Somehow when we left the church, we became disoriented and found ourselves quite lost in the maze of streets. The more we walked, the farther we seemed to get away from modern Barcelona and again I had the sense of going back in time. At one point we turned a corner and found ourselves at the top of a long, narrow, dirt street. It teemed with people, so we started walking down it, thinking it must lead to Las Ramblas.

Something soon began to look odd about the street. First off, the people on the narrow sidewalks turned out to be for the most part middle-aged men. So too it seemed that mostly men made up the people standing in the middle of the street, though they were younger, and some looked like sailors. Next the windows of the shops along the street held a strange type of ware-things like hot water bottles, long rubber tubes, and what looked like huge rubber syringes or turkey-basters. The men on the side of the street would call to those walking along. Sometimes a younger man would walk over, they would exchange a few words, and the two would then disappear into the entrance or up an exterior stairway. It took a while, but finally the penny dropped–we had wondered into a street full of bordellos. This street, however, had none of the glamour of the red light districts you read about in Amsterdam. The whole place seemed like something out of a Fellini movie, and if a grotesquely huge woman had emerged dressed in a bearskin, I would not have shown the least surprise. No one approached us as we hurried down the street and found our way back to our pension.

I wish I could say that was the most traumatic experience we had in Barcelona, but it wasn’t. But that is for another day.

Isaac Albeniz. Suite Espagnole

Keeping on my last post’s subject of Albinez, I have chosen his Suite Espagnole today. Albinez originally wrote this in 1886 as a set of three pieces each with the name of a Spanish province. His publisher added eight more pieces after the composer’s death from a much later opus number, and so the entire suite paints sound portraits of 11 regions. Albinez quite deftly wove the Spanish folk melodies into quite sumptuous and evocative works. One of them is called “Catalonia.” (Barcelona was the capital of Catalonia in the heart of Basque territory.)

This piece takes me back to my first visit to Barcelon in 1977, where I hitchhiked with two friends. I think back to the tall plane trees that lined Las Ramblas, the main boulevard that bisects Barcelona on its way down from the hills to the port. I seem to remember my guidebook likening Las Ramblas to the Champs-Elysees in Paris. The comparison was weak–in 1977 when I was there, Spain was just awakening from the economically depressed decades under fascism, and there were no Cartier, Bulgari, or Gucci boutiques around. But the Ramblas had something going for it that the Champs-Elysees would never have–it was designed for people and not traffic. The wide, raised pedestrian walkway ran through the middle of the street and the single lanes of traffic ran along its edge. This created what was effectively the longest plaza in the world. On this vast playground sat benches, newsagents, and small cafés. Pigeons and people strutted, sat, did little courtship dances or just sunned themselves in the clear green light that filtered down through the leaves of the plane trees.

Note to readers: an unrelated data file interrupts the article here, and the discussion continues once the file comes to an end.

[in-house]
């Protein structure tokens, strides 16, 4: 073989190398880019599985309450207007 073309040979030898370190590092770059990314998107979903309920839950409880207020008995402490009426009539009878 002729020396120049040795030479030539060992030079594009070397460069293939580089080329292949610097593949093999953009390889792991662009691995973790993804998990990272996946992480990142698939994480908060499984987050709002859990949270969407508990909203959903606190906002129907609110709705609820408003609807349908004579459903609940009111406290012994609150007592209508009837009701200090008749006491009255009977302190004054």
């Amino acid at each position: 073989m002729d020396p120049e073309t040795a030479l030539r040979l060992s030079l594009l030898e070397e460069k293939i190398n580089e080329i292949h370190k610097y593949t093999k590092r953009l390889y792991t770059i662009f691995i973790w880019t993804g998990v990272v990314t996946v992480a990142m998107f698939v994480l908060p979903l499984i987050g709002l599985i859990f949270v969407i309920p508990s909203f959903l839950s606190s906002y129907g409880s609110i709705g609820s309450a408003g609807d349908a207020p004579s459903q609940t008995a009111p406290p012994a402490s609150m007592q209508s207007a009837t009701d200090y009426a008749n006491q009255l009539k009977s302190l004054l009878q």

The Ramblas had a nice feel to it, and business seemed to be picking up, though the people still looked a bit threadbare. Cinemas advertised the old-fashioned way–they commissioned local sign painters to build portable placards that they could bring in at night. I believe some version of Jaws had just come out and the sign in front of one of these theatres had been cut into the shape of a huge shark and painted in lurid colors–the long sharp teeth dripping with crimson blood.

I never told my parents this, but I almost got killed on the Ramblas. Since Franco had died just the year before, people were finally starting to demand more and more freedoms. Every day the papers carried stories of bombings by Basque separatists.

One day as I was exploring the city by myself investigating an old church near the port, I thought a nice drink at a café on the Ramblas would do me just fine. I emerged onto the Ramblas very near a subway station. I had a strange sensation and noticed that it was dead quiet. I looked to my right. A crowd of protestors stood glaring in my direction. I looked to the left. A crowd of riot police, swaddled in riot gear and bulletproof vests and armed with carbines and tear gas launchers glared back. I stood right in the middle. A few of the police were looking down into the mouth of the subway. Shards of glass lay on the pavement. The cops decided to run down the steps. As soon as they started, the protestors began to jeer at them. Immediately, the police rushed out guns drawn. I heard a “pop”; the police had started firing and canisters of tear gas arced through the air toward the protestors who had already begun to throw rocks. I did not stick around to find out who won.

I would like to say that was the only time I was concerned about my personal safety in Barcelona, but it wasn’t. However, I don’t want to imply that it was a scary or dangerous city. Over the next few days, I will let you decide.

Stravinsky’s Rite of Spring is 100 years old.

Read the Guardian Article about the fact that Stravinsky’s Rite of Spring is 100 years old.


It’s still revolutionary in my books. Read my earlier post on it: http://youtu.be/jF1OQkHybEQ